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When it is preferable to use Bernstein polynomials to approximate a continuous function instead of using the only following preliminary Numerical Analysis methods: "Lagrange Polynomials", "Simple finite differences operators". One aspect of my question is to see that is there any predominance to use this method instead of those were mentioned even at very especial case? BERNSTEIN Polynomials are nice themselves and have lots of properties, but are they better to use for example in computer program or other situations too?

Thank Mr. Nikita Sidorov, Mr. Pietro Maior, Mr. Neeks, Mr. quid. but when I click to accept one, the other will non-accepted automaticly, Why?

Your answers was nice all.

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You can only accept one answer ---this is how the software works. –  Mariano Suárez-Alvarez Dec 9 '12 at 4:21
So I think it is better to change some settings in this software, I just suggest it and there is not any pressure but some questions have more than one solutions or way of solving. –  AmirHosein SadeghiManesh Dec 9 '12 at 6:21
Well, we have no control on the software so we cannot change it. –  Mariano Suárez-Alvarez Dec 10 '12 at 21:03
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4 Answers

up vote 6 down vote accepted

The only practical advantage of Bernstein polynomials is their universality. They really work for any continuous function $f$. However, it is well known that if $$ \|f-B_n(f)\|_\infty=o(1/n),\quad n\to\infty, $$ then $f(x)=ax+b$. In other words, one cannot hope to approximate a non-linear function by a Bernstein polynomial with an error term better than $1/n$ - which is impractical.

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Lojasiewicz proves Weierstrass approximation theorem using Bernstein and Tonelli polynomials in his textbook Łojasiewicz, Stanisław An introduction to the theory of real functions. With contributions by M. Kosiek, W. Mlak and Z. Opial. Third edition. Translated from the Polish by G. H. Lawden. Translation edited by A. V. Ferreira. A Wiley-Interscience Publication. John Wiley & Sons, Ltd., Chichester, 1988. x+230 pp. ISBN: 0-471-91414-2 –  Margaret Friedland Dec 5 '12 at 21:28
Thanks! What's a Tonelli polynomial? I have to admit I've never heard of them and Google is no help either... –  Nikita Sidorov Dec 5 '12 at 23:55
I must be missing something. Surely the approximation error is $o(1/n)$ (in particular, identically zero for all but a finite number of $n$) if $f$ is any polynomial? –  Fredrik Johansson Dec 5 '12 at 23:56
Fredrik: not really. Take, for instance, $f(x)=x^2$; then $B_n(f;x)=x^2+x(1-x)/n$, so $B_n(f;x)-f(x)\asymp 1/n$. –  Nikita Sidorov Dec 6 '12 at 0:16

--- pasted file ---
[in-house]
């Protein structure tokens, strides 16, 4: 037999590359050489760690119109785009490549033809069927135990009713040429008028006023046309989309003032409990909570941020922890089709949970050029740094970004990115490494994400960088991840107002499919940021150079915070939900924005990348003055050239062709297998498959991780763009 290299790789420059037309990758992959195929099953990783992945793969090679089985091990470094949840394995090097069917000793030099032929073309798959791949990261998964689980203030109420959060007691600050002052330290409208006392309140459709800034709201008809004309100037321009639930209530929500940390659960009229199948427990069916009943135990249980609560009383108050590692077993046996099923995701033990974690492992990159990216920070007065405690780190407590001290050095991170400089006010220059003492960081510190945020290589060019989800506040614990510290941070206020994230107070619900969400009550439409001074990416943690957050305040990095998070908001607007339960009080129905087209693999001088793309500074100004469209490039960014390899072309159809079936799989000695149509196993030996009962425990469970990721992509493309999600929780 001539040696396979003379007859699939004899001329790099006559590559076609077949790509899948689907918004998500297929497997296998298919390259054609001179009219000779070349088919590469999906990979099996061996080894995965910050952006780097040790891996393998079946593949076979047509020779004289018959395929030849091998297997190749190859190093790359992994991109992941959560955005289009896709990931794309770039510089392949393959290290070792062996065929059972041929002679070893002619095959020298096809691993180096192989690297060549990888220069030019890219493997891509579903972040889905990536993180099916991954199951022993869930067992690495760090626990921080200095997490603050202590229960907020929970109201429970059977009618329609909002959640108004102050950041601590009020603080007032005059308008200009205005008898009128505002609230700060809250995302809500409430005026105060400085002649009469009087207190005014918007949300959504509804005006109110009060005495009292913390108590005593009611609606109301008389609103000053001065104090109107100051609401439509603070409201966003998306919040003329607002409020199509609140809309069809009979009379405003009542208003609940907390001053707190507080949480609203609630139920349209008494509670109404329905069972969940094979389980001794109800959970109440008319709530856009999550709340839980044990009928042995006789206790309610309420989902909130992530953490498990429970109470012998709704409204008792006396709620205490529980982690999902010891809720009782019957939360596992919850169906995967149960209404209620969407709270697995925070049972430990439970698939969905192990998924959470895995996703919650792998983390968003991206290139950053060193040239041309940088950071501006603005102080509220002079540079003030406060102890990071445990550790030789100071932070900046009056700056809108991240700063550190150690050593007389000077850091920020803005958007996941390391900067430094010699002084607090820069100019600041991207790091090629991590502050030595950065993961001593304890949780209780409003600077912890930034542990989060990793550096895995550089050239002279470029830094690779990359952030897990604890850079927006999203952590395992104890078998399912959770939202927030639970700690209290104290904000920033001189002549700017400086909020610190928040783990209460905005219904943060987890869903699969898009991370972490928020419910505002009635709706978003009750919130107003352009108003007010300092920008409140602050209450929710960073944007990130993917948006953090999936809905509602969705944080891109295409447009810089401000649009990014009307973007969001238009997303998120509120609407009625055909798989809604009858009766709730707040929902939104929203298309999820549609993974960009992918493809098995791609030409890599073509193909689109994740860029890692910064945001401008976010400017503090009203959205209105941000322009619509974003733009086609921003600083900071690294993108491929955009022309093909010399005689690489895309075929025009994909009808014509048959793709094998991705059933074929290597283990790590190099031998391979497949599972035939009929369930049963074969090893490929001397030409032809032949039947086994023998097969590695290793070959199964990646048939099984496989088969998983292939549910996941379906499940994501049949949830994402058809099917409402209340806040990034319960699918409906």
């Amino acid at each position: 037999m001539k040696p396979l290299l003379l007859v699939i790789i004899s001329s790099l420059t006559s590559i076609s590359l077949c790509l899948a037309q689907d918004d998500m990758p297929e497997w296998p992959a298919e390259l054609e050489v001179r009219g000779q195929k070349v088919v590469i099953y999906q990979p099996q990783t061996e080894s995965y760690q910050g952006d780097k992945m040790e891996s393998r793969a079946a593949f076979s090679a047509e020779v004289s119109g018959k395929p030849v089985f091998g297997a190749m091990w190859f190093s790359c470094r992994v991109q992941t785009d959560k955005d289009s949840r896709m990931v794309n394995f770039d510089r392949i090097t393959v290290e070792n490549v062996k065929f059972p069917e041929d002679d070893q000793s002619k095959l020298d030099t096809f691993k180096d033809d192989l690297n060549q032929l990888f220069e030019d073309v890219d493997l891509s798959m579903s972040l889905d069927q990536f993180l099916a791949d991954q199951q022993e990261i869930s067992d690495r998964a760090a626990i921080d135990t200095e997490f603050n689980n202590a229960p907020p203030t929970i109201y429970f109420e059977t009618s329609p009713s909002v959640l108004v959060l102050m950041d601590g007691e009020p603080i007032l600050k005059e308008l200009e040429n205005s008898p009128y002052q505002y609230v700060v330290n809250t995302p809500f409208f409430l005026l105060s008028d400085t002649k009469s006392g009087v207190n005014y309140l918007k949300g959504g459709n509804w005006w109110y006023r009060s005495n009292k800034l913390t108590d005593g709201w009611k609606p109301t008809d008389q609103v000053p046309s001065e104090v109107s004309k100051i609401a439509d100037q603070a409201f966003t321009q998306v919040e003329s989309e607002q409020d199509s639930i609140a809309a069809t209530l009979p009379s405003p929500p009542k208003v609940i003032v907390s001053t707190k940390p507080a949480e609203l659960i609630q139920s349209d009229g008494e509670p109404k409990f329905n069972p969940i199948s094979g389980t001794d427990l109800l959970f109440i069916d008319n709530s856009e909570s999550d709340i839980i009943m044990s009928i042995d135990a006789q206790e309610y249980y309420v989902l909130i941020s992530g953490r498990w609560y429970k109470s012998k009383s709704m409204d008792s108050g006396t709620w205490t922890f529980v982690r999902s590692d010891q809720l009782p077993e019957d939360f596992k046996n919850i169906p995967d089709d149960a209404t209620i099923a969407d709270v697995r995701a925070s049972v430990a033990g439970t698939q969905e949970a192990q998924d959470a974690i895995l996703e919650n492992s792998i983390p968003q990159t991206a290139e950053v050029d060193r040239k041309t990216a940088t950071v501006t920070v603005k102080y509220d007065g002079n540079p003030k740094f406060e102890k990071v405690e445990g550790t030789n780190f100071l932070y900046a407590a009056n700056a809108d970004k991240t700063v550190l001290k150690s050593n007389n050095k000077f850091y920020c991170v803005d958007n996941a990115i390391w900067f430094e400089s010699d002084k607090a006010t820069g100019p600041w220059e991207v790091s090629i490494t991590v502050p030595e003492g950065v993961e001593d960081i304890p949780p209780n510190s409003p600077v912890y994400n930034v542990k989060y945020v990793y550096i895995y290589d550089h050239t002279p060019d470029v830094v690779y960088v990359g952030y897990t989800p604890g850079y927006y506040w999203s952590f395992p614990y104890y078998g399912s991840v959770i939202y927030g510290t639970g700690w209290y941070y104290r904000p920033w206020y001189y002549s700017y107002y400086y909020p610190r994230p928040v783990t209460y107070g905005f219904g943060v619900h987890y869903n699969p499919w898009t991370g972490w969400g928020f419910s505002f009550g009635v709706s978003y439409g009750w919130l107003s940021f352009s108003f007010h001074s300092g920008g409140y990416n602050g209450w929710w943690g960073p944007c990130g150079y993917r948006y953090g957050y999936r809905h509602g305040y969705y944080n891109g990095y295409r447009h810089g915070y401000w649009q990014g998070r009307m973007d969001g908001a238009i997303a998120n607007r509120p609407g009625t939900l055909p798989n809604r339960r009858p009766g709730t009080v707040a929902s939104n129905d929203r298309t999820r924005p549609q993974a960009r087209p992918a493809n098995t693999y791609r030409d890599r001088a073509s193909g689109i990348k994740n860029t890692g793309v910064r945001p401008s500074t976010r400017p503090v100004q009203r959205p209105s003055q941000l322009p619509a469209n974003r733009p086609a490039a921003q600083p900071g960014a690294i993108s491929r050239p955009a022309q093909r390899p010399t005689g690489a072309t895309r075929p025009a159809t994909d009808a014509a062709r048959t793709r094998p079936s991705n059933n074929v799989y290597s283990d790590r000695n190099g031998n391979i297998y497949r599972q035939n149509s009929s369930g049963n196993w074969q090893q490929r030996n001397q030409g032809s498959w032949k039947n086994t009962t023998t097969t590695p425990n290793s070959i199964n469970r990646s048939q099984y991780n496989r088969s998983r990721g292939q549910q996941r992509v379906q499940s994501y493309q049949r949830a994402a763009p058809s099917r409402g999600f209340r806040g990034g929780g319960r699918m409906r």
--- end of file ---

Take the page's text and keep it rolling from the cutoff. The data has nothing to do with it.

I see. Still, any polynomial can be written in the Bernstein basis, so if you are working with the Bernstein basis for computational purposes, you always have the option to choose an exact interpolant instead of "the" Bernstein polynomial $B_n(f)$. –  Fredrik Johansson Dec 6 '12 at 1:39
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I am not an expert on this but my understanding is that in some sense Bernstein polynomials are really used all over in graphics (Adobe Flash, PostScript, Metafont, SVG,...), via Bézier curves and related things. The De Casteljau algorithm mentioned there is for numerically evaluating Bernstein polynomials, and see at the end under 'Terminology' where Bernstein polynomials are mentioned explicitly.

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quid: Can you name some refrence? to I observe these facts by my own logic, I will be happy if you do. Thanks. –  AmirHosein SadeghiManesh Dec 9 '12 at 3:22
As said I am not an expert but the following notes seem nice tsplines.com/resources/class_notes/Bezier_curves.pdf (in particular not the part on the fonts; so in some sense we look at Bernstein polynomials all the time). Also the wiki page I link to gives various additional information. –  quid Dec 9 '12 at 11:26
where 'not' is 'note' of course. –  quid Dec 9 '12 at 11:27
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Very recently I am also amazed by their properties and so little applications. An useful read is: "The Bernstein polynomial basis: a centennial retrospective" [google it]. Nikita is right but their is the another aspect of not fitting the spurious peaks in the signal. This can smooth the signal better.

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Neeks: I couldn't reach this site "google.it", please say another way to see your refrence, because I think it should be important. This application you told here is a good thing. –  AmirHosein SadeghiManesh Dec 9 '12 at 3:19
In the suggestion 'google' was used as a verb. So Neeks recommended to use Google (or another search-engine) to find 'it' (the paper). But tangentially, I am surprised why google.it did not give you the Italian Google site, which it is. In any case, I used Google to find it for you see mae.engr.ucdavis.edu/~farouki/bernstein.pdf ; I even made the extra effort to use google.it :) –  quid Dec 9 '12 at 13:20
This «google it» incident is quite funny :-) –  Mariano Suárez-Alvarez Dec 10 '12 at 21:04
@quid , the address you wrote here was useful. thank you. –  AmirHosein SadeghiManesh Jan 3 '13 at 7:09
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A classical application of the Bernstein polinomials is the solution of the Hausdorff moment problem, that I mentioned in this answer.

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It was nice. thank you. –  AmirHosein SadeghiManesh Jan 3 '13 at 7:11
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